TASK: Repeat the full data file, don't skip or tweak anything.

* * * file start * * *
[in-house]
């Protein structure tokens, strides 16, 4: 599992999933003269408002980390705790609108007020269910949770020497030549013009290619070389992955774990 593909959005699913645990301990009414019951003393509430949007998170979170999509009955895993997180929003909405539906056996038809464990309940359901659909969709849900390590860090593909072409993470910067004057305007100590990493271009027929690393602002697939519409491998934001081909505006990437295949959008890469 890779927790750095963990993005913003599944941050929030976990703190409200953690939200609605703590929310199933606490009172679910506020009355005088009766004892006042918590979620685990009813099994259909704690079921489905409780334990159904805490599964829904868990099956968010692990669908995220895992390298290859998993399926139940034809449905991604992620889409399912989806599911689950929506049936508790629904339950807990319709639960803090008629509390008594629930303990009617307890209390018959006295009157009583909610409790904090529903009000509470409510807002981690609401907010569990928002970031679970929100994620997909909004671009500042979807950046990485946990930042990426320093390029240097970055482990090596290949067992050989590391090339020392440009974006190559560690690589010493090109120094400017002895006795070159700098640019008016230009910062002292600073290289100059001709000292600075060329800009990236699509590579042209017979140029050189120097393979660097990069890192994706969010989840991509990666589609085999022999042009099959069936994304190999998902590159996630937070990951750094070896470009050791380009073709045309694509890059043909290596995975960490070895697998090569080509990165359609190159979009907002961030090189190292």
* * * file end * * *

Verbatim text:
[in-house]
């Protein structure tokens, strides 16, 4: 599992999933003269408002980390705790609108007020269910949770020497030549013009290619070389992955774990 593909959005699913645990301990009414019951003393509430949007998170979170999509009955895993997180929003909405539906056996038809464990309940359901659909969709849900390590860090593909072409993470910067004057305007100590990493271009027929690393602002697939519409491998934001081909505006990437295949959008890469 890779927790750095963990993005913003599944941050929030976990703190409200953690939200609605703590929310199933606490009172679910506020009355005088009766004892006042918590979620685990009813099994259909704690079921489905409780334990159904805490599964829904868990099956968010692990669908995220895992390298290859998993399926139940034809449905991604992620889409399912989806599911689950929506049936508790629904339950807990319709639960803090008629509390008594629930303990009617307890209390018959006295009157009583909610409790904090529903009000509470409510807002981690609401907010569990928002970031679970929100994620997909909004671009500042979807950046990485946990930042990426320093390029240097970055482990090596290949067992050989590391090339020392440009974006190559560690690589010493090109120094400017002895006795070159700098640019008016230009910062002292600073290289100059001709000292600075060329800009990236699509590579042209017979140029050189120097393979660097990069890192994706969010989840991509990666589609085999022999042009099959069936994304190999998902590159996630937070990951750094070896470009050791380009073709045309694509890059043909290596995975960490070895697998090569080509990165359609190159979009907002961030090189190292």